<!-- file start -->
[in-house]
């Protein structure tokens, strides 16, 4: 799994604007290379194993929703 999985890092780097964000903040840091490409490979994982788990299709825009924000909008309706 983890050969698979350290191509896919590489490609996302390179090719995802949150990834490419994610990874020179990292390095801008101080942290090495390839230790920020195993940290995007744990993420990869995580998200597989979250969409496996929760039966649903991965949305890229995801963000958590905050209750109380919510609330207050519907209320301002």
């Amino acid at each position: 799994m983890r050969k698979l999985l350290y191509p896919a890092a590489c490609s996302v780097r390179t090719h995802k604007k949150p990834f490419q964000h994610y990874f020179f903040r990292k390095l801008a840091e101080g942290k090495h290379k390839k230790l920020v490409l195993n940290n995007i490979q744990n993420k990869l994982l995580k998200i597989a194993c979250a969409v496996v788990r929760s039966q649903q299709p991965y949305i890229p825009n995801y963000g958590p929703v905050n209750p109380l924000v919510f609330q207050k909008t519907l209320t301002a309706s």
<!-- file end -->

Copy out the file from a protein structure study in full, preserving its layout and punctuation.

[in-house]
């Protein structure tokens, strides 16, 4: 799994604007290379194993929703 999985890092780097964000903040840091490409490979994982788990299709825009924000909008309706 983890050969698979350290191509896919590489490609996302390179090719995802949150990834490419994610990874020179990292390095801008101080942290090495390839230790920020195993940290995007744990993420990869995580998200597989979250969409496996929760039966649903991965949305890229995801963000958590905050209750109380919510609330207050519907209320301002």
């Amino acid at each position: 799994m983890r050969k698979l999985l350290y191509p896919a890092a590489c490609s996302v780097r390179t090719h995802k604007k949150p990834f490419q964000h994610y990874f020179f903040r990292k390095l801008a840091e101080g942290k090495h290379k390839k230790l920020v490409l195993n940290n995007i490979q744990n993420k990869l994982l995580k998200i597989a194993c979250a969409v496996v788990r929760s039966q649903q299709p991965y949305i890229p825009n995801y963000g958590p929703v905050n209750p109380l924000v919510f609330q207050k909008t519907l209320t301002a309706s």